Welcome to Virtual Fly Brain (VFB) - an interactive tool for neurobiologists to explore the detailed neuroanatomy, neuron connectivity and gene expression of Drosophila melanogaster. Our goal is to make it easier for researchers to find relevant anatomical information and reagents.
We integrate the neuroanatomical and expression data from the published literature, as well as image datasets onto the same brain template, making it possible to run cross searches, find similar neurons and compare image data on our 3D Viewer.
Using our Viewer, one can explore the anatomy, as well as view image stacks from datasets integrated by VFB. Any number of images can be displayed at the same time.
See here which image datasets are available on VFB.
The Viewer page is divided into 3 areas: the Stack Viewer and its navigation tools are on left; on the right hand side corresponds to the term info window, where information about a term will be shown and where further queries can be done from. The viewer menu with different tabs and functionalities is shown below the viewer.
The template brain (JFRC2) and painted domains stack we currently use are kindly provided by Arnim Jenett of HHMI Janelia Research Campus, and Kei Ito and Kazunori Shinomiya of University of Tokyo. The painted domain boundaries comply with the new BrainName's standard nomenclature (Ito et al., 2014). It is available to download from here.
You can overlay any number of images stacks in our Viewer. And each display is associated to a URL which you can share with others
Below, is an example of an overlay of 3 image stacks and 2 neuropils. In green, a single neuron from the FlyCircuit dataset (Cha-F-500059); in dark blue the lineage clone LALv1 and in magenta the lineage clone DL1, both from Tzumin Lee's dataset. In addition to the image stacks, two neuropils are also selected: noduli (in yellow) and ellipsoid body (in light blue).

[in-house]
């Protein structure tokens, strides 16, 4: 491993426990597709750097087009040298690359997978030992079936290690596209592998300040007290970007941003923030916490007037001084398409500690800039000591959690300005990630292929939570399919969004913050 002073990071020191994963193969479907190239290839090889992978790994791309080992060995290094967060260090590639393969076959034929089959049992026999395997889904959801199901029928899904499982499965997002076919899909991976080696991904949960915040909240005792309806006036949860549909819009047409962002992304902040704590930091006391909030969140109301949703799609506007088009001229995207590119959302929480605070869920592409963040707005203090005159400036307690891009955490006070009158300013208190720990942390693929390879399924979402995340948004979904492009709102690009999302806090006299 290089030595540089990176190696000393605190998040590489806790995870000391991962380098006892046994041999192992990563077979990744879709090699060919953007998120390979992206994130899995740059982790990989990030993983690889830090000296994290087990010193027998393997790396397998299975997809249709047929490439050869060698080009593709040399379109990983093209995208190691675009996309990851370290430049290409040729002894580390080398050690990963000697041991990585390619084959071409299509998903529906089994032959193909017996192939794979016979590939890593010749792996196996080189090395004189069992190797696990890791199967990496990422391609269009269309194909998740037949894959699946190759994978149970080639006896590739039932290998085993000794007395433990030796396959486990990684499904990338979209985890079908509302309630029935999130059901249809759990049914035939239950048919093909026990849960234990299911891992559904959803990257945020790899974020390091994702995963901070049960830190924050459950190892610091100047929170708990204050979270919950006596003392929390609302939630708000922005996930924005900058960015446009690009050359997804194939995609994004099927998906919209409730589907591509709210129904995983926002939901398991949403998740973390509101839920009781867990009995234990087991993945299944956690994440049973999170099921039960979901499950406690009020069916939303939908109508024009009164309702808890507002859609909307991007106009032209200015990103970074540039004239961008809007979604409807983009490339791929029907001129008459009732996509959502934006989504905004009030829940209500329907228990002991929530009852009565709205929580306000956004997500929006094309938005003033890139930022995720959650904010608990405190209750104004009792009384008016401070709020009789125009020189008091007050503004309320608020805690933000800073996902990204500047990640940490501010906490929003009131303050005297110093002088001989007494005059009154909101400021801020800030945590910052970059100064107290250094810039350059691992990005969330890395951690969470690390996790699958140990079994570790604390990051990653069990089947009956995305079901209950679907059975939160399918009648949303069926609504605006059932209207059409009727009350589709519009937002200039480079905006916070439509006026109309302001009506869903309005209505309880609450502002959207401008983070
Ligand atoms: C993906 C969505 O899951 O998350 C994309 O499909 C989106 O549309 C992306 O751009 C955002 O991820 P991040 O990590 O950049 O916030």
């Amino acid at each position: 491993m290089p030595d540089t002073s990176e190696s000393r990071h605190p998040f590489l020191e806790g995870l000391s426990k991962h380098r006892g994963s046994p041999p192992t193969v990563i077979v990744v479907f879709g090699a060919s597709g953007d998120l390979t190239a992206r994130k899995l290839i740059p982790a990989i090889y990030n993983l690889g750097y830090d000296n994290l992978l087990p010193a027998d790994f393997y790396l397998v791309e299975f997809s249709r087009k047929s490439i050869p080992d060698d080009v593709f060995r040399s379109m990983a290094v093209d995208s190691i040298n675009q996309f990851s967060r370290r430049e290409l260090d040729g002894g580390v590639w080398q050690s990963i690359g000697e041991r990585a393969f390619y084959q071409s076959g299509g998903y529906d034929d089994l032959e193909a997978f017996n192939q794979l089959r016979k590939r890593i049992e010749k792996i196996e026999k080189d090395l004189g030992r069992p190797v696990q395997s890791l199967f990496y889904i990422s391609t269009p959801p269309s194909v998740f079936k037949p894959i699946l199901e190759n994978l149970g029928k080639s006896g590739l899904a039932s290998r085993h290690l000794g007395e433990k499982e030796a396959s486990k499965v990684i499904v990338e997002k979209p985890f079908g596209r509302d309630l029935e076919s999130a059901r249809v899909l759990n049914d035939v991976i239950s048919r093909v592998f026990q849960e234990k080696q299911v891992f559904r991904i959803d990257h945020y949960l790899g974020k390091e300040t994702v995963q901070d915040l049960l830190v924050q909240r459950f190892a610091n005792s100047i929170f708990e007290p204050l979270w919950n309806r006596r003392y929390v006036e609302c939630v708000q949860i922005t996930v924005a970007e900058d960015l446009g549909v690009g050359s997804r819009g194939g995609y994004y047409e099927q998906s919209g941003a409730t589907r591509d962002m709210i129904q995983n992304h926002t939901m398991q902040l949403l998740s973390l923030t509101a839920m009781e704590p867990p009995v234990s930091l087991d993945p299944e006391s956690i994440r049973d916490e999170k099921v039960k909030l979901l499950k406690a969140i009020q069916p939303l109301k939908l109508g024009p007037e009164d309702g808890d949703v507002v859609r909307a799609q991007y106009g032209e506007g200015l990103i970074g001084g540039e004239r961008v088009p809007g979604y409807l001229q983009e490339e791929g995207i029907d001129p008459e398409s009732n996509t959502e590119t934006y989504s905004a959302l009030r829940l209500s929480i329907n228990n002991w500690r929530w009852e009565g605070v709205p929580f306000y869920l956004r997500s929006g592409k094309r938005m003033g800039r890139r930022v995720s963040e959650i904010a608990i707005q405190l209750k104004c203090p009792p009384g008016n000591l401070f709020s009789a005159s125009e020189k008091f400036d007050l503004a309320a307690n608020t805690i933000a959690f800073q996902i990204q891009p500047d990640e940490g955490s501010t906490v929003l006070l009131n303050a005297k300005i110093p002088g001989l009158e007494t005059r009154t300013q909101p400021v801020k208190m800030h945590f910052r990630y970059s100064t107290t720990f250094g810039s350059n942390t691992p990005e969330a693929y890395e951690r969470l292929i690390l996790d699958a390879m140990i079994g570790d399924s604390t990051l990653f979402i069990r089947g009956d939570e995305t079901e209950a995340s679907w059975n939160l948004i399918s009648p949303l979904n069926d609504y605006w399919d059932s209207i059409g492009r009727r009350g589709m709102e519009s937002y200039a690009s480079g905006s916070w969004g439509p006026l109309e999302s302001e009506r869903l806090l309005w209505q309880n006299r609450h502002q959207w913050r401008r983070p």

Searches for anatomical terms can be done from any page, using the search box in the header.
The query options allow searches for neuron classes, or single neurons by location or connectivity, tracts, lineage, expression of transgenes and genes or phenotypes associated to a neuropil domain or neuron.
Searches for similar neurons, individually or as a group, are also possible. These type of searches rely on NBLAST, a neuron similarity tool developed by Gregory Jefferis (Division of Neurobiology, MRC Laboratory of Molecular Biology) and described here.
The menu is context dependent, with the query options being different depending if the search starts from a neuron, brain region or single neuron image. The queries available are shown below.
Searches for individual neuron images is also possible, with result lists displaying relevant neurons divided into precomputed groups of morphologically similar neurons (NBLAST tool developed by Gregory Jefferis, Division of Neurobiology, MRC Laboratory of Molecular Biology). This approach makes it easier to find a specific neuron, as well as all of the neurons of similar shape.
NBLAST searches can also be done on the fly, from single neuron images. Options available include searches for similar neurons and for GAL4 lines that might include the neuron of choice.
The interactive Query Builder allows the building and execution of more complex queries. For example, to find neurons that innervate two different anatomical regions specifying the directionality of these connections.